The Italian Cycling Federation (FCI) has lifted its ban on riders with previous doping offences from participating in the national championships and representing the national team following a ruling by the FCI’s federal court on Wednesday. The news comes just days after the Court of Arbitration for Sport (CAS) ruled that a similar bylaw of the British Olympic Association was in violation of the WADA code.
The FCI measures were introduced by president Renato Di Rocco in June of last year, and survived a legal challenge from Danilo Di Luca on the eve of the national championships. The provision prevented any rider who had served a doping suspension of six months or more from riding for the national team, and had even prompted Alessandro Petacchi to investigate the possibility of switching nationalities in order to compete in the world championships in Copenhagen.
In October, however, CAS found against the International Olympic Committee’s so-called “Osaka Rule”, a measure barring athletes who had served doping suspensions from at least one further Olympic Games on top of their original ban, and this prompted Annalisa Cucinotta to launch a further appeal to the FCI’s federal court.
Cucinotta, who served a two-year suspension after testing positive for the anabolic steroid boldenone at the track World Cup in Cali in December 2008, brought her case to the FCI last winter, and following the CAS ruling earlier this week, the outcome seemed to be inevitable.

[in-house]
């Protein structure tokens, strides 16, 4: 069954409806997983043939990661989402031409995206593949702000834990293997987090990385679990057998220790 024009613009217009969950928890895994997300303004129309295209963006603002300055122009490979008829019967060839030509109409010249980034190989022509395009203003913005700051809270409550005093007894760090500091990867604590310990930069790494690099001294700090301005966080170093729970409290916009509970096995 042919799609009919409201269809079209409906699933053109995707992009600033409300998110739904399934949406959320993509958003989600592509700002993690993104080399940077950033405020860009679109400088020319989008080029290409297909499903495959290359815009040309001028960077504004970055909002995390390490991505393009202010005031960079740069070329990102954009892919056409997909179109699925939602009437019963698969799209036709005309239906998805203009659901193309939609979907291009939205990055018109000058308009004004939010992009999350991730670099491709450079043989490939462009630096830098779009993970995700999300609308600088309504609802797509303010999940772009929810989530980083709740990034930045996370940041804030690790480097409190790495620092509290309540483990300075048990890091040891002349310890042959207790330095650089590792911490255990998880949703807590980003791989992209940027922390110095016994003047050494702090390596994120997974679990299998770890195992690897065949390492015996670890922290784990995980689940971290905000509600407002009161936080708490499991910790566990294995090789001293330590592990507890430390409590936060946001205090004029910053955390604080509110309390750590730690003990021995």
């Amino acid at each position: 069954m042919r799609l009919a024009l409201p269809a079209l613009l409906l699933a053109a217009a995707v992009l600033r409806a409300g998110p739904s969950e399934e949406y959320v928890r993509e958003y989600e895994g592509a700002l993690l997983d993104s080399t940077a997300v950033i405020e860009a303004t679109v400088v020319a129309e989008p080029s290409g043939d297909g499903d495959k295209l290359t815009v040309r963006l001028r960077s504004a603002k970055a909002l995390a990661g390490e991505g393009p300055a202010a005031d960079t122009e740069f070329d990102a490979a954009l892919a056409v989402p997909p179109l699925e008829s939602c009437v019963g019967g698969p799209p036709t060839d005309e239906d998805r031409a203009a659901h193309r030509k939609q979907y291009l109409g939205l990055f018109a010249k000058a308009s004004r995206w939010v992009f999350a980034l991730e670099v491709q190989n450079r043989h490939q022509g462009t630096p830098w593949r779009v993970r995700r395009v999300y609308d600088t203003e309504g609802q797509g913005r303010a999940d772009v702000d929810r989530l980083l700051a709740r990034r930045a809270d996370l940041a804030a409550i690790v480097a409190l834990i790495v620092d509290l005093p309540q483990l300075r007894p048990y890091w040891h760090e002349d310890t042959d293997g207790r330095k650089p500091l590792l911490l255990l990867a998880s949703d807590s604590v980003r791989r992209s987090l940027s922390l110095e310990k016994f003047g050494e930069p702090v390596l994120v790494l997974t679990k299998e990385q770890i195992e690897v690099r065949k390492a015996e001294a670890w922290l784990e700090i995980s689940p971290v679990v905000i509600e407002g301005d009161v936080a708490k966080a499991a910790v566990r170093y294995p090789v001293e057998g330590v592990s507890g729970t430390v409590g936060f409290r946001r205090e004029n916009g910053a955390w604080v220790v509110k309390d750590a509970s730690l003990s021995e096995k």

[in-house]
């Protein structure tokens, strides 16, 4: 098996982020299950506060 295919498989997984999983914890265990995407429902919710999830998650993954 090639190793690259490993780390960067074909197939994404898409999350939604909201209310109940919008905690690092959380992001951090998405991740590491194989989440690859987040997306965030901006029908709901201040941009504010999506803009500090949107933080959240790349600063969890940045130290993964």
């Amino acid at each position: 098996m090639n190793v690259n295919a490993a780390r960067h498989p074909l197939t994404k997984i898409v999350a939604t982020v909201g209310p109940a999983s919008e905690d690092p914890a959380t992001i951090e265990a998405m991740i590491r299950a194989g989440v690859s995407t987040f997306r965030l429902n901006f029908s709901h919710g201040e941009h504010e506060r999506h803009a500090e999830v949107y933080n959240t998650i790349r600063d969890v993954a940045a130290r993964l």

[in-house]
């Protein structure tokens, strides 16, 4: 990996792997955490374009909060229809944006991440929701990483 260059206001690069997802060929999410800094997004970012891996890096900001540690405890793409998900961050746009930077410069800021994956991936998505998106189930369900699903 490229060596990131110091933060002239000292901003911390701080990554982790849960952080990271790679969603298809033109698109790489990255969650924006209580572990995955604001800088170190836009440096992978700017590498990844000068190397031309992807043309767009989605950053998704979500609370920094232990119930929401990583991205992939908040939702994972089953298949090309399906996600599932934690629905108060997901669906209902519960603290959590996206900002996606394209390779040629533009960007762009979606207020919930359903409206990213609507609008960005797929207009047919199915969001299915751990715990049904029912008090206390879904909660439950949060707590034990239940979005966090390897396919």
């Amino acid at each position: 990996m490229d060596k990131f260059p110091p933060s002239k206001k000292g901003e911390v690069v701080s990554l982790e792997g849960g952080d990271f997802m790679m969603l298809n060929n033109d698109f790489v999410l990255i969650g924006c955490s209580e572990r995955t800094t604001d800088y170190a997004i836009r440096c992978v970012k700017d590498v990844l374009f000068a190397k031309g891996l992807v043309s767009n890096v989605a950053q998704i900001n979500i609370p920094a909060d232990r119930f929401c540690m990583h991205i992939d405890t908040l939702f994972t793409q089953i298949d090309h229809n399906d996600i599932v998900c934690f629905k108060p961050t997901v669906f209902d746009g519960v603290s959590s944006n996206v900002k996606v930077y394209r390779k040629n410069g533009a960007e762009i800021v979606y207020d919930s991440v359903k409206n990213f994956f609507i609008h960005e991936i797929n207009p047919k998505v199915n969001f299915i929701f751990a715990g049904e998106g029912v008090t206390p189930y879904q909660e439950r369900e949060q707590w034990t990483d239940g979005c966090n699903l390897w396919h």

“I’ve understood how long sporting justice takes in Italy, I was the only one to stand up like this,” Cucinotta told Gazzetta dello Sport. “This won’t give me back what I’ve lost, but I can keep doing what I like. For four years, it’s seemed like I’ve been riding with square wheels, but now I hope things are taking a turn in the right direction.”
The verdict means that riders such as Ivan Basso, Michele Scarponi, Danilo Di Luca, Davide Rebellin, Alessandro Petacchi and Stefano Garzelli can line up at the Italian championships in Trentino in June. They may also be considered for Paolo Bettini’s squads for the London 2012 Olympics and the world championships in Valkenburg. After the initial CAS verdict on the "Osaka Rule" in October, however, Renato Di Rocco had pointedly noted that selection for the Italian national team remained at the discretion of the FCI, telling ANSA: "We will continue not to select dopers. The blue jersey is handed out at our discretion."